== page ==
Presentation is on the 26th October 2012.
Link between my dissertation and my studio work that I have done throughout my time at Uni.
Possibly show my Lucozade work and how it is effected by how the world buys into brands. Maybe the oreo too.
Say how I have been affected by it in my practice.
Article found: http://www.ibtimes.com/how-much-does-us-lose-chinas-piracy-48-billion-644062
By Simon H. Powell, 18th May 2011.
Accessed: 16th October 2012.
How much does the US lose to China’s piracy? $48 Billion
According to a report released by the U.S International Trade Comission, in 2009 China’s continuous practice of piracy over American products cost the US approximately $48 billion in business.
The losses came from the information, service, high-tech and heavy manufacturing sectors for the most part accounting for $44 billion or 91.6% of the total loss.
The report further concluded that if China had kept its obligations to protect US businesses’ intellectual property rights, 2.1 million jobs could have been created in the US according to Reuters.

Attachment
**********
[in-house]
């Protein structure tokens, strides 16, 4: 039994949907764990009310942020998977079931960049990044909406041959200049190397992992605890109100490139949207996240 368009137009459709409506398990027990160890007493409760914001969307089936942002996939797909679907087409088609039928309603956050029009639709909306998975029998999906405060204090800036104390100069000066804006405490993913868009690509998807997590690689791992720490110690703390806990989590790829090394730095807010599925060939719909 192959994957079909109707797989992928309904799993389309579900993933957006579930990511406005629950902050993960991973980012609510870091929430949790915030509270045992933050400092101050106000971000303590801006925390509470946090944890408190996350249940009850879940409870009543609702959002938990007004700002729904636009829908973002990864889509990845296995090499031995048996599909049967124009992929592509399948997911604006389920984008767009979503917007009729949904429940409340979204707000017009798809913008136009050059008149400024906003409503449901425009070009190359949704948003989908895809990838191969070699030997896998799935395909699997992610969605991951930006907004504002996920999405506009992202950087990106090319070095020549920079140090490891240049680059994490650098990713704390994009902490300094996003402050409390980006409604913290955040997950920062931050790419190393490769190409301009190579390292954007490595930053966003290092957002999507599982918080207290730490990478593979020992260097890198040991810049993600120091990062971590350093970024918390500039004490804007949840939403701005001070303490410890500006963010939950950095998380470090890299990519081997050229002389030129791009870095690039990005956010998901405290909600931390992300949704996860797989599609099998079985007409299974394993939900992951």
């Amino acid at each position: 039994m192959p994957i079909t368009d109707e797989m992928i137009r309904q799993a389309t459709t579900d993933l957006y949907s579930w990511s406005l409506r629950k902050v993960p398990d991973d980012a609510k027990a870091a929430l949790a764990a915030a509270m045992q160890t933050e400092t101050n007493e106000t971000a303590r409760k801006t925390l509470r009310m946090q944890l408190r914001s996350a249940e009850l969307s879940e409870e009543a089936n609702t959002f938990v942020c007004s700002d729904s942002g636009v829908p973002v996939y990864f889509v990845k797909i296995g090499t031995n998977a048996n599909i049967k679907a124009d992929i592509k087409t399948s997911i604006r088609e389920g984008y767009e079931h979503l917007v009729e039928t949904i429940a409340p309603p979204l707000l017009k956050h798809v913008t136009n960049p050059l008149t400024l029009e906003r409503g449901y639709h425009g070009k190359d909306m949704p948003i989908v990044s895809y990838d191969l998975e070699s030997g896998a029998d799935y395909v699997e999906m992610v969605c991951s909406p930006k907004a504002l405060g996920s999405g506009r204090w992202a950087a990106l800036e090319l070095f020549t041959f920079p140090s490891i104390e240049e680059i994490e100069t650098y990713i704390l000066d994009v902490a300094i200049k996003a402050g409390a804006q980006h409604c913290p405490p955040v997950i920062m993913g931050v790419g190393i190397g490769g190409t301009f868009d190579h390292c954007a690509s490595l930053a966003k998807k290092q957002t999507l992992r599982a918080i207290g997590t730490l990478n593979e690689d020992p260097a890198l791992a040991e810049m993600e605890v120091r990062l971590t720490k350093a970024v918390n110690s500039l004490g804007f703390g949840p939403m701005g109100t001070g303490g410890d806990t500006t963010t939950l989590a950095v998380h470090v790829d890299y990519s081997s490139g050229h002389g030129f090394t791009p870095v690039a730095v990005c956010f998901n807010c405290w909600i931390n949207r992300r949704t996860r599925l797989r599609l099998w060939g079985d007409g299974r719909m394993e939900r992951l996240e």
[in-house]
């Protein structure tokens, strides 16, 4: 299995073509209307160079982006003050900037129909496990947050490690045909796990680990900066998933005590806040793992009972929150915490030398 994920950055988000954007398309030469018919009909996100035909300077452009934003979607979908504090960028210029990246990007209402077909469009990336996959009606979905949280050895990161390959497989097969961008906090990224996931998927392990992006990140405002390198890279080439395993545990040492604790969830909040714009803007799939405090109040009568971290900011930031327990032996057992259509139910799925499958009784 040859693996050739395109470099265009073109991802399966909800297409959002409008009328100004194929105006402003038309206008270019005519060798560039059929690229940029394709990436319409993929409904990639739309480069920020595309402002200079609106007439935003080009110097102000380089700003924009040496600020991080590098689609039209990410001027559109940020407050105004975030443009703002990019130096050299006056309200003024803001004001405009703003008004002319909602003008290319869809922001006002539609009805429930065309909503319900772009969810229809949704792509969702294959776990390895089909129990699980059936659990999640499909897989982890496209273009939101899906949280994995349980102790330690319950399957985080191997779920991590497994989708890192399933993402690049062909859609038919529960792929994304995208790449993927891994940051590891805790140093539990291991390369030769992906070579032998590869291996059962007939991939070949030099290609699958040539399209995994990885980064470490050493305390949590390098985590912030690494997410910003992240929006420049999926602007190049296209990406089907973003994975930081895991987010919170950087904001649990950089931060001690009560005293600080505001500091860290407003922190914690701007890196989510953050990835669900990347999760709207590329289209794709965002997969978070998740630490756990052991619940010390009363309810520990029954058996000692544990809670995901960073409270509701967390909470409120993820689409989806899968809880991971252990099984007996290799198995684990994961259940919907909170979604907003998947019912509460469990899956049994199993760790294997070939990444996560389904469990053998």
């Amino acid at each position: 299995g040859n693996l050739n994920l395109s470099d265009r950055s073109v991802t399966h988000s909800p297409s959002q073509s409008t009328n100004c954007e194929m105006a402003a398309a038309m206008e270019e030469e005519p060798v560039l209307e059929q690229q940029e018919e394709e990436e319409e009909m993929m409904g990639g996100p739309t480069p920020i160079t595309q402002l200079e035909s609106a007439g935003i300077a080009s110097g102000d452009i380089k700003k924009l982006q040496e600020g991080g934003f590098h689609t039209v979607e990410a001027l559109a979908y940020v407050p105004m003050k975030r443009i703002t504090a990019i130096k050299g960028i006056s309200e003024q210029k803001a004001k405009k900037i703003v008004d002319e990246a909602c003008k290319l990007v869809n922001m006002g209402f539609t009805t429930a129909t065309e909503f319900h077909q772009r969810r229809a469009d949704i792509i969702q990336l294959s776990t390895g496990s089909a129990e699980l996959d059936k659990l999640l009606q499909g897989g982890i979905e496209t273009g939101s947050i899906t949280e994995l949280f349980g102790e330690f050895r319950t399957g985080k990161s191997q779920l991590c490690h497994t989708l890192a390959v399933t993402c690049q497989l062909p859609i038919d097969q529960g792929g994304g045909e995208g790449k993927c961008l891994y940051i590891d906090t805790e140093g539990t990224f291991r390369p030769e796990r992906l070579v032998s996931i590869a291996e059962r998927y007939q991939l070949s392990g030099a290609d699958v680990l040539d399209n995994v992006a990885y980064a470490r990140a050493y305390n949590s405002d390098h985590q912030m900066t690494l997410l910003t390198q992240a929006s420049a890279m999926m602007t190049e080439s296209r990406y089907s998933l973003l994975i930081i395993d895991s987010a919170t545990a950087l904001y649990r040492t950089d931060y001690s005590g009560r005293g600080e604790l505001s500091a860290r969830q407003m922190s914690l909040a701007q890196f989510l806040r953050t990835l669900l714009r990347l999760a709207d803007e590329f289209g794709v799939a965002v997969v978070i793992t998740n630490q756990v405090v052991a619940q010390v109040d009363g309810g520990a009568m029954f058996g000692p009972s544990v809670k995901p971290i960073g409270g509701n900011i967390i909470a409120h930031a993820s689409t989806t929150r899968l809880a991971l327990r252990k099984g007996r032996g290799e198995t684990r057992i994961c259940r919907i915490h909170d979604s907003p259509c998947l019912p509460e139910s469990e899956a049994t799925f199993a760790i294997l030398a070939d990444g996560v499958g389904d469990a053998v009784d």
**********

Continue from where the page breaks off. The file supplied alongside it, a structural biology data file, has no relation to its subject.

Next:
To this, Max Baucus, Senate Finance Committee Chairman, stated how China had fell short ‘time and time again’ to ensure US rights and interests over such property. He continued on by saying that the negligence of such activity produced real consequences as many Americans have lost their jobs thus that it couldn’t be ignored.
Article found: http://blogs.miis.edu/trade/2010/11/23/us-lost-profit-on-chinas-counterfeits/
By Shen Liu, 23rd November 2010.
Accesed: 16th October 2012
China’s Piracy & Counterfeiting Problems
The U.S. Commerce Department estimates suggest that U.S. companies lose over $1 billion per year of legitimate business due to piracy, while the U.S. Trade Representative calculates that more purchases of legitimate software and entertainment media alone would reduce the U.S. trade deficit with China by $2.5 to $3 billion per year. Understanding which businesses are most vulnerable to these losses is important for investors evaluating a company’s China strategy.